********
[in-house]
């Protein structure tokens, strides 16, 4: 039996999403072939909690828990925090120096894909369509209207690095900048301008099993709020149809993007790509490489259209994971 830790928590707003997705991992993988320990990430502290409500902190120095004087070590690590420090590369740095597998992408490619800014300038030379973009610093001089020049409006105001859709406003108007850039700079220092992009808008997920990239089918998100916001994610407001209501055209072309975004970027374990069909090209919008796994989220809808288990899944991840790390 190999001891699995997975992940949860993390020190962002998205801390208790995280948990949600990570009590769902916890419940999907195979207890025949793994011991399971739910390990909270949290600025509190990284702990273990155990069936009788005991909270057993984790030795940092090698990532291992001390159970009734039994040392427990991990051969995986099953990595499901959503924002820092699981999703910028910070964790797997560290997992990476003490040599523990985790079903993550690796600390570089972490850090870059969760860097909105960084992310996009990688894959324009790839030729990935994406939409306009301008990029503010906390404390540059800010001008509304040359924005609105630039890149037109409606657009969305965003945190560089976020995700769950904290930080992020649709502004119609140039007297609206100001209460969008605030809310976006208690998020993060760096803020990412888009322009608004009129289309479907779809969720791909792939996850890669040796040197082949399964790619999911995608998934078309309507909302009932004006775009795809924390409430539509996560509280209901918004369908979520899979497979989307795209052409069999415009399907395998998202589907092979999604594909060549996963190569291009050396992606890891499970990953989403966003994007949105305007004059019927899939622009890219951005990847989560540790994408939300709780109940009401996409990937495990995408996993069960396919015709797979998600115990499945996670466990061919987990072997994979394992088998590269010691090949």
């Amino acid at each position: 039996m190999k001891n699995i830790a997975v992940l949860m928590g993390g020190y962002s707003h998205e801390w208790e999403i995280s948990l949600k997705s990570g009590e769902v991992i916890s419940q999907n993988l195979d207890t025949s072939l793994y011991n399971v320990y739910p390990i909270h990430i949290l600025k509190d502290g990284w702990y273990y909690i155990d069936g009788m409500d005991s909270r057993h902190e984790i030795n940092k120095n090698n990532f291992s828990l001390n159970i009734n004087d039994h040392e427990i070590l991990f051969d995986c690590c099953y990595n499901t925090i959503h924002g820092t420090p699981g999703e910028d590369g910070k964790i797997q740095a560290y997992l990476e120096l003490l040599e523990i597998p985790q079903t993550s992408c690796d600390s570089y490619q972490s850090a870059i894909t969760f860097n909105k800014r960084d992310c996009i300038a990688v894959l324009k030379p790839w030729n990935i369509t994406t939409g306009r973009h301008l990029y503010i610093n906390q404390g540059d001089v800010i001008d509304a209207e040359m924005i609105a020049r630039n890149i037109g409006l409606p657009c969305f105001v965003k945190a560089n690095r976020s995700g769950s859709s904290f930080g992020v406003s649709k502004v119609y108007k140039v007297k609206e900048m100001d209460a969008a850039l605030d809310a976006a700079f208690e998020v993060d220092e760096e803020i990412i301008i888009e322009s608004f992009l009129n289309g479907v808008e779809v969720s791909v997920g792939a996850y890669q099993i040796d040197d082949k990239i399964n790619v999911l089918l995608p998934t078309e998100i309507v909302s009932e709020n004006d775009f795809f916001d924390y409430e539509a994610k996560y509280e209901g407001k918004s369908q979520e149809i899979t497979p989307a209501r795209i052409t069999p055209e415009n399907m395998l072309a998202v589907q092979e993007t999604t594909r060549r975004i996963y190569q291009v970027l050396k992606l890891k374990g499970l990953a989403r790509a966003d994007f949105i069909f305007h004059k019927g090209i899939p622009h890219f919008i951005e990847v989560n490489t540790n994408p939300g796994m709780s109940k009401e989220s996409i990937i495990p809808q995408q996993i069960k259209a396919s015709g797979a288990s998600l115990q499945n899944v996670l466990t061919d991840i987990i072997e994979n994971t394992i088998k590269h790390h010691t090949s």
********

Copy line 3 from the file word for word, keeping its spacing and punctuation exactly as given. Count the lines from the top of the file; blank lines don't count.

């Amino acid at each position: 039996m190999k001891n699995i830790a997975v992940l949860m928590g993390g020190y962002s707003h998205e801390w208790e999403i995280s948990l949600k997705s990570g009590e769902v991992i916890s419940q999907n993988l195979d207890t025949s072939l793994y011991n399971v320990y739910p390990i909270h990430i949290l600025k509190d502290g990284w702990y273990y909690i155990d069936g009788m409500d005991s909270r057993h902190e984790i030795n940092k120095n090698n990532f291992s828990l001390n159970i009734n004087d039994h040392e427990i070590l991990f051969d995986c690590c099953y990595n499901t925090i959503h924002g820092t420090p699981g999703e910028d590369g910070k964790i797997q740095a560290y997992l990476e120096l003490l040599e523990i597998p985790q079903t993550s992408c690796d600390s570089y490619q972490s850090a870059i894909t969760f860097n909105k800014r960084d992310c996009i300038a990688v894959l324009k030379p790839w030729n990935i369509t994406t939409g306009r973009h301008l990029y503010i610093n906390q404390g540059d001089v800010i001008d509304a209207e040359m924005i609105a020049r630039n890149i037109g409006l409606p657009c969305f105001v965003k945190a560089n690095r976020s995700g769950s859709s904290f930080g992020v406003s649709k502004v119609y108007k140039v007297k609206e900048m100001d209460a969008a850039l605030d809310a976006a700079f208690e998020v993060d220092e760096e803020i990412i301008i888009e322009s608004f992009l009129n289309g479907v808008e779809v969720s791909v997920g792939a996850y890669q099993i040796d040197d082949k990239i399964n790619v999911l089918l995608p998934t078309e998100i309507v909302s009932e709020n004006d775009f795809f916001d924390y409430e539509a994610k996560y509280e209901g407001k918004s369908q979520e149809i899979t497979p989307a209501r795209i052409t069999p055209e415009n399907m395998l072309a998202v589907q092979e993007t999604t594909r060549r975004i996963y190569q291009v970027l050396k992606l890891k374990g499970l990953a989403r790509a966003d994007f949105i069909f305007h004059k019927g090209i899939p622009h890219f919008i951005e990847v989560n490489t540790n994408p939300g796994m709780s109940k009401e989220s996409i990937i495990p809808q995408q996993i069960k259209a396919s015709g797979a288990s998600l115990q499945n899944v996670l466990t061919d991840i987990i072997e994979n994971t394992i088998k590269h790390h010691t090949s």